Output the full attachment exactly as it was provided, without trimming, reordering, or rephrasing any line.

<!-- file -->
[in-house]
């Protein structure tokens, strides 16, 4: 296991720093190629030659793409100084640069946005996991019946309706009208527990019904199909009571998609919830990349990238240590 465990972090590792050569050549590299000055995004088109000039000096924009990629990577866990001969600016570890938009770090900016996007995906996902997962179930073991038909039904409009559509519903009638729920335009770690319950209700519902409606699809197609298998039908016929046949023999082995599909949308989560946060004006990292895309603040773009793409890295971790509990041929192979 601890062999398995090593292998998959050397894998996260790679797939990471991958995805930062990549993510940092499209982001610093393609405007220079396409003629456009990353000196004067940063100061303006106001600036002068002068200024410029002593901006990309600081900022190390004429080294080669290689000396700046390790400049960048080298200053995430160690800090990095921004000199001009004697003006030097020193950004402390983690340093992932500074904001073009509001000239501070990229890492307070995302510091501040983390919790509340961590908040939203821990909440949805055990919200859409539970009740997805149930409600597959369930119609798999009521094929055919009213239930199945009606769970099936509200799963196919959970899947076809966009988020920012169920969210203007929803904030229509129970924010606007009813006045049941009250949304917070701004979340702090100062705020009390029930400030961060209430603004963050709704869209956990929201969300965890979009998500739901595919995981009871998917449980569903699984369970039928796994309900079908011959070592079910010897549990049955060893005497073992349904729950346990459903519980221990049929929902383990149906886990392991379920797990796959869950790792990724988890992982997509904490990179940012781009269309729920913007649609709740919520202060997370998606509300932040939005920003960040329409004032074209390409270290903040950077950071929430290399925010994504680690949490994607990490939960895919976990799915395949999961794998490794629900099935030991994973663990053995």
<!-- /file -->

[in-house]
């Protein structure tokens, strides 16, 4: 296991720093190629030659793409100084640069946005996991019946309706009208527990019904199909009571998609919830990349990238240590 465990972090590792050569050549590299000055995004088109000039000096924009990629990577866990001969600016570890938009770090900016996007995906996902997962179930073991038909039904409009559509519903009638729920335009770690319950209700519902409606699809197609298998039908016929046949023999082995599909949308989560946060004006990292895309603040773009793409890295971790509990041929192979 601890062999398995090593292998998959050397894998996260790679797939990471991958995805930062990549993510940092499209982001610093393609405007220079396409003629456009990353000196004067940063100061303006106001600036002068002068200024410029002593901006990309600081900022190390004429080294080669290689000396700046390790400049960048080298200053995430160690800090990095921004000199001009004697003006030097020193950004402390983690340093992932500074904001073009509001000239501070990229890492307070995302510091501040983390919790509340961590908040939203821990909440949805055990919200859409539970009740997805149930409600597959369930119609798999009521094929055919009213239930199945009606769970099936509200799963196919959970899947076809966009988020920012169920969210203007929803904030229509129970924010606007009813006045049941009250949304917070701004979340702090100062705020009390029930400030961060209430603004963050709704869209956990929201969300965890979009998500739901595919995981009871998917449980569903699984369970039928796994309900079908011959070592079910010897549990049955060893005497073992349904729950346990459903519980221990049929929902383990149906886990392991379920797990796959869950790792990724988890992982997509904490990179940012781009269309729920913007649609709740919520202060997370998606509300932040939005920003960040329409004032074209390409270290903040950077950071929430290399925010994504680690949490994607990490939960895919976990799915395949999961794998490794629900099935030991994973663990053995």